Review of The Gunslinger by Stephen King

March 20, 2013 by · Leave a Comment
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SFFaudio Review

*Introducing one of our new reviewers – Rob Z. While he waits for his first audiobooks to review for SFF Audio, we thought we’d tide you over with one of his favorite audiobook reviews.*

The Gunslinger by Stephen KingThe Gunslinger (The Dark Tower #1) – revised and expanded ed.
By Stephen King; Read by George Guidall
Publisher: Penguin Audio, now available on Audible
Publication Date: 6 October 2003
7 hours, 24 minutes [UNABRIDGED]

Themes: / fantasy / parallel worlds /

Publisher summary:

Eerie, dreamlike, set in a world that is weirdly related to our own, The Gunslinger introduces Roland Deschain of Gilead, of In-World that was, as he pursues his enigmatic antagonist to the mountains that separate the desert from the Western Sea in the first volume of The Dark Tower series. Roland, the last gunslinger, is a solitary figure, perhaps accursed, who with a strange single-mindedness traverses an exhausted, almost timeless landscape of good and evil. The people he encounters are left behind, or worse, left dead. At a way station, however, he meets Jake, a boy from a particular time (1977) and a particular place (New York City), and soon the two are joined, khef, ka, and ka-tet. The mountains lie before them. So does the man in black and, somewhere far beyond…the Dark Tower.

The start of an epic journey. Or is it? The start I mean.

“The man in black fled across the desert, and the gunslinger followed.”

Why? To what purpose? How long has he been chasing him? Ah my friends, these are but a few of many questions.

The journey is the key, and here we throw our lot in with the Gunslinger as he speeds towards his goal. Will we ever reach it? One must continue the journey with Roland to find out. And so I have. Again.

I’ve lost track of how many times I’ve read this book. It’s probably my least favorite in the series, and yet it contains some of my favorite moments.

The glimpses into Roland’s childhood that are a large part of what makes Wizard and Glass one of my absolute favorite books are present in this book with much smaller doses. The story of Roland’s coming of age in particular is one I could listen to again and again (and so I have, say thankee-sai).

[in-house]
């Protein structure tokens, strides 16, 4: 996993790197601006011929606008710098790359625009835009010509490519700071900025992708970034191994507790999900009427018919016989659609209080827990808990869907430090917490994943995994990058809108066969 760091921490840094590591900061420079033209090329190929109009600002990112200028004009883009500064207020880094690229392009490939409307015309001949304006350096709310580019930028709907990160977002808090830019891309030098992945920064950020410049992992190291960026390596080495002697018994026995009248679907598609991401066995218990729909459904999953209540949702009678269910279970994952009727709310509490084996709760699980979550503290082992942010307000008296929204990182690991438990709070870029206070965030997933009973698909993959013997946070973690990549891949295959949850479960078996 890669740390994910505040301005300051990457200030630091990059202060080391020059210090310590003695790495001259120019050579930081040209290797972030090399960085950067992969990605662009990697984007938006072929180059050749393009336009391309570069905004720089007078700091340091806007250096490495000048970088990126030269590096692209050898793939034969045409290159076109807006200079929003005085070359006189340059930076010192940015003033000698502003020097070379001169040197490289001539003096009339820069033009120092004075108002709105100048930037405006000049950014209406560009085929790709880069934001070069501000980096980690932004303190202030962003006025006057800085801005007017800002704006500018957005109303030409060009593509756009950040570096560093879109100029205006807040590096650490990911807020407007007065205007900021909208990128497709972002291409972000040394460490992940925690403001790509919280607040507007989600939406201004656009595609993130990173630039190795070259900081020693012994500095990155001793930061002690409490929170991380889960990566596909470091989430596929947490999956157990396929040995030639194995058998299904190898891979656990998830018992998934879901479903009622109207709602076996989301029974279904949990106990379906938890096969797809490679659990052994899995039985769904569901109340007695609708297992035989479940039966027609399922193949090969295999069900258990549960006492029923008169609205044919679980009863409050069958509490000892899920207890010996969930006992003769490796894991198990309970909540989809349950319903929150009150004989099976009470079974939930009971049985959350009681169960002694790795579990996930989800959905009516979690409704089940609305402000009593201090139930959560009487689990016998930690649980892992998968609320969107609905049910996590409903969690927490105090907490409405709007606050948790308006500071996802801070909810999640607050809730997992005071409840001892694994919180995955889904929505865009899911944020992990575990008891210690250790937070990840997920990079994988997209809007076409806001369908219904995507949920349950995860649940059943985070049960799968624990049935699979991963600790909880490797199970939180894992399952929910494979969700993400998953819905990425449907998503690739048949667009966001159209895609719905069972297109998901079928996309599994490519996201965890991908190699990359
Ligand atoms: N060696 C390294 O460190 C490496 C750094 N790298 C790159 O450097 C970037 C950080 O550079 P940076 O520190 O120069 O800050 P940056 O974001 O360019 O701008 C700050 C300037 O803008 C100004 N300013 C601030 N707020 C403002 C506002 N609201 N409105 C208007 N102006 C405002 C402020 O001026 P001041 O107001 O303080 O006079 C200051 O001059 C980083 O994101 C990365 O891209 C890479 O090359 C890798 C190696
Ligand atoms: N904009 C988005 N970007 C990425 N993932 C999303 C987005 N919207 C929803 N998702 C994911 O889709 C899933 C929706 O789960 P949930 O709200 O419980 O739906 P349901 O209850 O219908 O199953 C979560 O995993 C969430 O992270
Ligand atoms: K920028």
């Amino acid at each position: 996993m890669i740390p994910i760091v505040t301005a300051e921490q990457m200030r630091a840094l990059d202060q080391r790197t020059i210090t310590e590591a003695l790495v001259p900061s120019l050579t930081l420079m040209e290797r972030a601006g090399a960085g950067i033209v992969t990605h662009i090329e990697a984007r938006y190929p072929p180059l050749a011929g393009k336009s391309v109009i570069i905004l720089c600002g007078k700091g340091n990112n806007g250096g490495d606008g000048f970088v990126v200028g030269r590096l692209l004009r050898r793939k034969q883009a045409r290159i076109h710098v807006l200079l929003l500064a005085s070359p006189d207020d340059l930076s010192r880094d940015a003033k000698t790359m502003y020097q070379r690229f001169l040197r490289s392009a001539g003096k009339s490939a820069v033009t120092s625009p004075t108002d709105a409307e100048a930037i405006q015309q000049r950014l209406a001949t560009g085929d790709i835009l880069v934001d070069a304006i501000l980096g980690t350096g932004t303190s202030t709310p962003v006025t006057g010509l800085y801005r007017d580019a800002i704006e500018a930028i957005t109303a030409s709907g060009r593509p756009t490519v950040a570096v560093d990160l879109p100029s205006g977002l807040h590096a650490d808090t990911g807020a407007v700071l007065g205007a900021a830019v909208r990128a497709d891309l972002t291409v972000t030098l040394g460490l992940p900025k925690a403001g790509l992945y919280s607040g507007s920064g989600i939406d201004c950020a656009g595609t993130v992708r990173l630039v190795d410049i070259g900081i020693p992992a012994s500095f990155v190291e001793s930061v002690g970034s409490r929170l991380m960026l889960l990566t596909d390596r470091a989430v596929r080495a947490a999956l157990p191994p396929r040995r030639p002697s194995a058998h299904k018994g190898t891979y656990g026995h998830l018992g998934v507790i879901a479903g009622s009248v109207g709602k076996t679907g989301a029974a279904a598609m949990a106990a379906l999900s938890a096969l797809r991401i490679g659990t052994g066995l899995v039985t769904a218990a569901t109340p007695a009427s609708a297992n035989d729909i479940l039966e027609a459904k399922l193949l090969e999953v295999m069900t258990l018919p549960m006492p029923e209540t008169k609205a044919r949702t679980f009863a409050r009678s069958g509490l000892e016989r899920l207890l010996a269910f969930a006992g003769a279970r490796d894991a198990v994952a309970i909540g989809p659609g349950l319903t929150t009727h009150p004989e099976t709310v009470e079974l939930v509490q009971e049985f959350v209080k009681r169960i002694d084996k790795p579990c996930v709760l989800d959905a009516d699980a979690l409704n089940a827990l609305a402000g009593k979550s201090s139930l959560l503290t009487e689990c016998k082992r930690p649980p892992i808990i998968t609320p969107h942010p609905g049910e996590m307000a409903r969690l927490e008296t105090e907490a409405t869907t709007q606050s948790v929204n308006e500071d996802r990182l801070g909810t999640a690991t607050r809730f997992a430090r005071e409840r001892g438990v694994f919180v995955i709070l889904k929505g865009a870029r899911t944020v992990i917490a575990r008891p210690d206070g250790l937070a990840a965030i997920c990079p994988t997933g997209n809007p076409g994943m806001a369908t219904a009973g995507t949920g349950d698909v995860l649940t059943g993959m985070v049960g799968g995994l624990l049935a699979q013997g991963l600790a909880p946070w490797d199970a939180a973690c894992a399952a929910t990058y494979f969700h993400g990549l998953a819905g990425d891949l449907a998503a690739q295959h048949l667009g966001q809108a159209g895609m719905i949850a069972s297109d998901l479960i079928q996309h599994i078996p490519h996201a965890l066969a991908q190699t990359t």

Another particular favorite of mine is Tull. It gives us a glimpse, and it just a glimpse of who the Gunslinger really is.  It is here that Mr. King makes a revision in a scene I’m not sure I agree with.  It’s not a “Han Shot First” re-write for me, but one I felt un-necessary that tries to offer some forgiveness for Roland’s actions.

That said. I love this book. The original book is actually a collection of  5 stories that were published in a magazine over the span of about 3 years. Mr. King revised the book in 2003.

For the most part, the revisions help to fill out the story and clear up some continuity issues that Mr. King hadn’t worked out when he first wrote them. You could maybe call it ret-con, but I really consider it more of clarification of detail that was lacking.

I’ve always wondered why so many people don’t like this book. My friend listened to it with his brother. He almost quit the series right there. His brother did. I’ve seen many people recommend skipping this book outright and coming back to it at the end. I suppose that would work, but the need for it is beyond my comprehension.

I thought maybe this re-read many years since my last around the time of the final 3 books release in the mid 2000s would shed some light on it. It did not.

Maybe it’s a sense of nostalgia. Maybe because I first read this book before many of the long sprawling epics I’ve tackled since. But their are certainly other books I enjoyed as a younger man that I no longer enjoy as an adult.

This book isn’t one of those. To me it offers you a glimpse and a promise of all that is to come. For that I must again say Thankee-sai to Mr. King.

I listened to the audible version of the revised edition of this book. The reader is George Guidall.

He was enjoyable enough, and his voice seems suited to the tale. I opted to do an audio-book re-‘read’ of the series as my friend has been experiencing it for the first time and I find my memory of it lacking.

One of the things lost by doing the audio however is the artwork. I have 1-4 in trade paperback by Plume (with both the original text and updated version that this audiobook contains) and the original hard cover releases of 5-7. The Plume editions contain some, but not all of the artwork contained in the original hard cover releases.

Some may not welcome the art, as they prefer to let their own imaginations paint the pictures, but I’ve always been lacking in visual imagination so I welcome the inspiration to help my brain fill in the rest. I plan to make it a point to re-visit the art at some point as my re-read continues.

Review by Rob Zak.